RIT student’s experimental game highlighted at 2019 Game Developers Conference

Shawn Liu’s Windows hotkeys maze video game selected for Experimental Games Workshop
Colorful squares and rectangles arranged in a maze with text that readers: What a beautiful mess

Shawn Liu

Shawn Liu, a fifth-year game design and development student, created Hostile User Interface, a video game where users navigate a maze using Windows hotkeys. Liu was selected to present the game at the 2019 Experimental Games Workshop in San Francisco.

RIT student Shawn Liu is being recognized at the 2019 Game Developers Conference (GDC) for creating an extraordinary video game that challenges players to finish a maze using Windows keyboard shortcuts.

Liu, a fifth-year BS/MS game design and development major at Rochester Institute of Technology, will present his game Hostile User Interface March 22 at GDC’s Experimental Games Workshop in San Francisco. The workshop, now in its 17th year, displays a selection of games that are interesting, surprising and explore original game mechanics or use them in unexpected ways.

“For an experimental game, this is probably the second highest achievable honor possible—short of a Nuovo award at the Independent Games Festival,” said Ian Schreiber, professor in RIT’s School of Interactive Games and Media (IGM).

Moving image of circle going through colorful maze of squares and rectanglesShawn Liu Shawn Liu, a fifth-year game design and development student, created Hostile User Interface, a video game where users navigate a maze using Windows hotkeys. Liu was selected to present the game at the 2019 Experimental Games Workshop in San Francisco.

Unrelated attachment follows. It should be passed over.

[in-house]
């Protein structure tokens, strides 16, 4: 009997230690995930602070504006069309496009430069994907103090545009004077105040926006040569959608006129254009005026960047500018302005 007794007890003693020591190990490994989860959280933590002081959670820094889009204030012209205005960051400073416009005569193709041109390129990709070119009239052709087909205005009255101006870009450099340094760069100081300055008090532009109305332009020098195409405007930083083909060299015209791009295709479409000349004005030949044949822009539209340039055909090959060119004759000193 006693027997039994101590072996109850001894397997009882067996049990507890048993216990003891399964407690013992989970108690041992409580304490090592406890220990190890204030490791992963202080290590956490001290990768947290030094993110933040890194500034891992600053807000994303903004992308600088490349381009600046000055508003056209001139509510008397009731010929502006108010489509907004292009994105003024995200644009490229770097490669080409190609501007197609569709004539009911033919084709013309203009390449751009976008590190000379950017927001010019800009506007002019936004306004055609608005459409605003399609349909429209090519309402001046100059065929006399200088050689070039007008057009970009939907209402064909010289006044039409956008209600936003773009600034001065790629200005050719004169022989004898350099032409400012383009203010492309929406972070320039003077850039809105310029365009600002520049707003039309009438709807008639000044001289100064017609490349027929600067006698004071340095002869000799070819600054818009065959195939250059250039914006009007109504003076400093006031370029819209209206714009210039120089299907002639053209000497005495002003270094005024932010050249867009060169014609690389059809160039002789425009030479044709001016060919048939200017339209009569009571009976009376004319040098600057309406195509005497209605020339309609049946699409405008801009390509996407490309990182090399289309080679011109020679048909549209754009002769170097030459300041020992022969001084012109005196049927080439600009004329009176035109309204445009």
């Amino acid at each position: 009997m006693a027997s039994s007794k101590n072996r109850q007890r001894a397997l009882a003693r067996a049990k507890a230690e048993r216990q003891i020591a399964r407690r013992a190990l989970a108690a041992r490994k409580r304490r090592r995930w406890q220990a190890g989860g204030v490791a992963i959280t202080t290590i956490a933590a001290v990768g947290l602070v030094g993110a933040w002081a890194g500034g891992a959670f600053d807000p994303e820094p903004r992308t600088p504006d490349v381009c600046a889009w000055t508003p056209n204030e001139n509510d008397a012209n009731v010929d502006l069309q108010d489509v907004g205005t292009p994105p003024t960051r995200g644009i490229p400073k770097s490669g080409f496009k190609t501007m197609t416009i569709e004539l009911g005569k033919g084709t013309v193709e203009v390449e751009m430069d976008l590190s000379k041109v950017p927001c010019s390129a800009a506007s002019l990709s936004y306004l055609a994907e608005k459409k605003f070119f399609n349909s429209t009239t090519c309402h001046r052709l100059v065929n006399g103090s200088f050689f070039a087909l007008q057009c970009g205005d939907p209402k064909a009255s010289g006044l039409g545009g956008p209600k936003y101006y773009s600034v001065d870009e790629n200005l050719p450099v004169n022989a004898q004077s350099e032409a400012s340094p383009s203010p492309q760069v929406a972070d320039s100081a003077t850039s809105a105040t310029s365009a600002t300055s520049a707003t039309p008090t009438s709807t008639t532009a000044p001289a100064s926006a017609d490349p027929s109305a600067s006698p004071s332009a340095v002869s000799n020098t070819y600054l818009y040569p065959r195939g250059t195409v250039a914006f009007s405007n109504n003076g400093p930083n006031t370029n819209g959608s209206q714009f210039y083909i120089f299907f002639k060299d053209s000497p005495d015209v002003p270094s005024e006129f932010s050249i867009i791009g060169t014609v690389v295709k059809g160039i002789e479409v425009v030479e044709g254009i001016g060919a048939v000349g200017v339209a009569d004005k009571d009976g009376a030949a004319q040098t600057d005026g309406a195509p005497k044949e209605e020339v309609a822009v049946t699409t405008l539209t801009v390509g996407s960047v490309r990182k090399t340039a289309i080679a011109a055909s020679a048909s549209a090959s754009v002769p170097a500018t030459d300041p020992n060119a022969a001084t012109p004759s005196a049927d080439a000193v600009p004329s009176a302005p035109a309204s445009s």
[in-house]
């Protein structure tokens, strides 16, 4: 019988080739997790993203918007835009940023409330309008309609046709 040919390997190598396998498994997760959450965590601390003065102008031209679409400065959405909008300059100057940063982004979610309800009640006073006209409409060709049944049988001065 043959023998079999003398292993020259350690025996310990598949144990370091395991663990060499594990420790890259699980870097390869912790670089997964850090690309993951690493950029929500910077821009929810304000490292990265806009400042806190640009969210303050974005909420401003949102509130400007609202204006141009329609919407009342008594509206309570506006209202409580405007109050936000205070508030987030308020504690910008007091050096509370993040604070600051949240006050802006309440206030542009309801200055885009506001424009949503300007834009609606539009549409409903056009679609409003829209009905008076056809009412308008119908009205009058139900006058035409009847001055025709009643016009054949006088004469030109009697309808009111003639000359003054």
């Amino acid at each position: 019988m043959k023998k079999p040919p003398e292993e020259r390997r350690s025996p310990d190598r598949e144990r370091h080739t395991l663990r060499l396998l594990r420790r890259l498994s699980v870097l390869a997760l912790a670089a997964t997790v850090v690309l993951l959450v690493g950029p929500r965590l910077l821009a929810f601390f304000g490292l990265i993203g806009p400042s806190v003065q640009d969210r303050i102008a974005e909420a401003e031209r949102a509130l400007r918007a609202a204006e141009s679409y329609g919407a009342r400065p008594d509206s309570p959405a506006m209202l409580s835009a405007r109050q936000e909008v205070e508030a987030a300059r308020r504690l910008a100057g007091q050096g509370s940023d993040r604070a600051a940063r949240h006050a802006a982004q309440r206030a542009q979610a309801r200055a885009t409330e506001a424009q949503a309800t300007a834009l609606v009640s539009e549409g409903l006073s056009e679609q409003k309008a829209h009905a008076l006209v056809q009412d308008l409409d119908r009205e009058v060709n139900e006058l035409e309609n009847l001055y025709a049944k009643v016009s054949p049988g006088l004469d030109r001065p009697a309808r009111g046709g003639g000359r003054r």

The Hostile User Interface game is described as a maze with a twist—the game controls have been designed in a way to intentionally trigger Windows keyboard shortcuts, also known as hotkeys. Triggering these hotkeys, such as Control-Alt-Delete (which interrupts a function) or Control-Shift-Escape (which invokes the task manager), acts as an obstacle to completing the maze. The puzzle game currently includes eight levels that ramp up in difficulty.

“The idea is to have a control scheme that intentionally messes with you,” said Liu, who is from San Diego. “I’ve found that a lot of players like the challenge and feel they just have to beat it—that, or they get frustrated, hate it and don’t want to play.”

Liu was selected by the Experimental Games Workshop organizers to create a three-minute video about the creation of his game, which will appear during the two-hour workshop.

“I went to see this workshop last year, but I never expected that I would be presenting at it this year,” said Liu. “I don’t really know how to feel.”

Liu originally created the game as part of an Experimental Gameplay course at RIT, taught by Professor Schreiber. Schreiber came up with the game idea when his young daughter was playing on his laptop and accidently triggered the hotkeys that cause everything on the screen to appear upside-down. He then had to Google how to fix it—while everything was upside-down—and thought this could be a game.

“The hard part was to make a game that was not only fun, but also enabled the mechanics,” Liu said. “I need to make sure the player knows that any errors that happen are actually part of the game. It’s not the game’s fault that the computer is acting strangely—it’s the player’s fault for messing up.”

After the class ended, Liu continued working on the game and published it on Steam in December. He also attended the BostonFIG (Festival of Indie Games) and Montreal Expo Gaming Arcade (MEGA) to present and playtest the game last year.

Liu said that for people who have some knowledge of Windows hotkeys, the game could take three to four hours to complete. He also hinted that reading the instructions is especially important for the game. Hostile User Interface is available to purchase on Steam at store.steampowered.com/app/984540/Hostile_User_Interface.

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